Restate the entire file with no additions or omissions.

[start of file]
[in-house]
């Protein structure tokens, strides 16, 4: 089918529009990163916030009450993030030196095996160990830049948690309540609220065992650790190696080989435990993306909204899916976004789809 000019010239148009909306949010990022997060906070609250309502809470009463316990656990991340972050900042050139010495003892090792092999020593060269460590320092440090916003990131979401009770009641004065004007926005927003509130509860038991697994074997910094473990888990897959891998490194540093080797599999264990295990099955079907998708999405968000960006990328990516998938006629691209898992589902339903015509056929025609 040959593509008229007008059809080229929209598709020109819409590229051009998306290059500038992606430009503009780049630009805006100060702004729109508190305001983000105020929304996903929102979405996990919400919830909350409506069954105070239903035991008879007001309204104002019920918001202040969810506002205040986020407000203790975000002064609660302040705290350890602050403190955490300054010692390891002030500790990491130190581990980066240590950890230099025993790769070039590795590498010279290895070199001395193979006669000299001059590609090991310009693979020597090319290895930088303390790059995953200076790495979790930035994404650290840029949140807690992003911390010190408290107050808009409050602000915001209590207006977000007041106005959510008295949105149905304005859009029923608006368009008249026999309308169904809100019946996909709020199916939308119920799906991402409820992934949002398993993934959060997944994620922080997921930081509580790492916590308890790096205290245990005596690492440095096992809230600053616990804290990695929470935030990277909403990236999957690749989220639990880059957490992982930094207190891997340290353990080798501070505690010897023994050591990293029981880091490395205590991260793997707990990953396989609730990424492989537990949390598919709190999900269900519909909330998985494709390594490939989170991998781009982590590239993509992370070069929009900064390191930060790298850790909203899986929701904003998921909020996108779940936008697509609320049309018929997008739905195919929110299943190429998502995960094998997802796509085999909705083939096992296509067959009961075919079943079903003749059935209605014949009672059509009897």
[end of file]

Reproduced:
[in-house]
């Protein structure tokens, strides 16, 4: 089918529009990163916030009450993030030196095996160990830049948690309540609220065992650790190696080989435990993306909204899916976004789809 000019010239148009909306949010990022997060906070609250309502809470009463316990656990991340972050900042050139010495003892090792092999020593060269460590320092440090916003990131979401009770009641004065004007926005927003509130509860038991697994074997910094473990888990897959891998490194540093080797599999264990295990099955079907998708999405968000960006990328990516998938006629691209898992589902339903015509056929025609 040959593509008229007008059809080229929209598709020109819409590229051009998306290059500038992606430009503009780049630009805006100060702004729109508190305001983000105020929304996903929102979405996990919400919830909350409506069954105070239903035991008879007001309204104002019920918001202040969810506002205040986020407000203790975000002064609660302040705290350890602050403190955490300054010692390891002030500790990491130190581990980066240590950890230099025993790769070039590795590498010279290895070199001395193979006669000299001059590609090991310009693979020597090319290895930088303390790059995953200076790495979790930035994404650290840029949140807690992003911390010190408290107050808009409050602000915001209590207006977000007041106005959510008295949105149905304005859009029923608006368009008249026999309308169904809100019946996909709020199916939308119920799906991402409820992934949002398993993934959060997944994620922080997921930081509580790492916590308890790096205290245990005596690492440095096992809230600053616990804290990695929470935030990277909403990236999957690749989220639990880059957490992982930094207190891997340290353990080798501070505690010897023994050591990293029981880091490395205590991260793997707990990953396989609730990424492989537990949390598919709190999900269900519909909330998985494709390594490939989170991998781009982590590239993509992370070069929009900064390191930060790298850790909203899986929701904003998921909020996108779940936008697509609320049309018929997008739905195919929110299943190429998502995960094998997802796509085999909705083939096992296509067959009961075919079943079903003749059935209605014949009672059509009897």